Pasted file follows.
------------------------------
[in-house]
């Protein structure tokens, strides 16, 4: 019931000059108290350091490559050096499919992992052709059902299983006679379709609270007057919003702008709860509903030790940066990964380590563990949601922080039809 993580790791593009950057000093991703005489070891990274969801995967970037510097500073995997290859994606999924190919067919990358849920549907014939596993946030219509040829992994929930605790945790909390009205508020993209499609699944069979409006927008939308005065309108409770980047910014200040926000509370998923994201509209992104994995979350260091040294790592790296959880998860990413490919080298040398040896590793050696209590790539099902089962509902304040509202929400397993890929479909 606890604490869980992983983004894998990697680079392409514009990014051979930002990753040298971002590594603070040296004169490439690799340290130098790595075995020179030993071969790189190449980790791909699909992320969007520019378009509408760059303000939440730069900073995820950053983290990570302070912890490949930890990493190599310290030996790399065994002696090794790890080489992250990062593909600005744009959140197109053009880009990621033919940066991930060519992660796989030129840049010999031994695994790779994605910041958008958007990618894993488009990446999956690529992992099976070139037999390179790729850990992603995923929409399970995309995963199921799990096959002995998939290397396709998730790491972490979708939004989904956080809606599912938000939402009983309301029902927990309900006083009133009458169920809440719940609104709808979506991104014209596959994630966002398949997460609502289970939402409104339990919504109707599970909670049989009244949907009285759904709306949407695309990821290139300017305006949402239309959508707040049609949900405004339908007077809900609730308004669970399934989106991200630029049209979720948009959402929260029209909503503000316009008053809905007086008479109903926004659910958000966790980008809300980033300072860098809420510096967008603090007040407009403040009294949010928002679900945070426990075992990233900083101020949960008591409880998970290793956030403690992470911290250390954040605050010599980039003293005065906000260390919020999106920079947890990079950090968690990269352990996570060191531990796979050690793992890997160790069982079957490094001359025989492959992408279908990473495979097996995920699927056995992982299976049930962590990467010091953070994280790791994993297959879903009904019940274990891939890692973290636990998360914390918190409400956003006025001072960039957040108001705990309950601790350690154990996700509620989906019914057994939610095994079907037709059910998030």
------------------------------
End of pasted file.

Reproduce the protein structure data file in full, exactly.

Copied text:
[in-house]
């Protein structure tokens, strides 16, 4: 019931000059108290350091490559050096499919992992052709059902299983006679379709609270007057919003702008709860509903030790940066990964380590563990949601922080039809 993580790791593009950057000093991703005489070891990274969801995967970037510097500073995997290859994606999924190919067919990358849920549907014939596993946030219509040829992994929930605790945790909390009205508020993209499609699944069979409006927008939308005065309108409770980047910014200040926000509370998923994201509209992104994995979350260091040294790592790296959880998860990413490919080298040398040896590793050696209590790539099902089962509902304040509202929400397993890929479909 606890604490869980992983983004894998990697680079392409514009990014051979930002990753040298971002590594603070040296004169490439690799340290130098790595075995020179030993071969790189190449980790791909699909992320969007520019378009509408760059303000939440730069900073995820950053983290990570302070912890490949930890990493190599310290030996790399065994002696090794790890080489992250990062593909600005744009959140197109053009880009990621033919940066991930060519992660796989030129840049010999031994695994790779994605910041958008958007990618894993488009990446999956690529992992099976070139037999390179790729850990992603995923929409399970995309995963199921799990096959002995998939290397396709998730790491972490979708939004989904956080809606599912938000939402009983309301029902927990309900006083009133009458169920809440719940609104709808979506991104014209596959994630966002398949997460609502289970939402409104339990919504109707599970909670049989009244949907009285759904709306949407695309990821290139300017305006949402239309959508707040049609949900405004339908007077809900609730308004669970399934989106991200630029049209979720948009959402929260029209909503503000316009008053809905007086008479109903926004659910958000966790980008809300980033300072860098809420510096967008603090007040407009403040009294949010928002679900945070426990075992990233900083101020949960008591409880998970290793956030403690992470911290250390954040605050010599980039003293005065906000260390919020999106920079947890990079950090968690990269352990996570060191531990796979050690793992890997160790069982079957490094001359025989492959992408279908990473495979097996995920699927056995992982299976049930962590990467010091953070994280790791994993297959879903009904019940274990891939890692973290636990998360914390918190409400956003006025001072960039957040108001705990309950601790350690154990996700509620989906019914057994939610095994079907037709059910998030």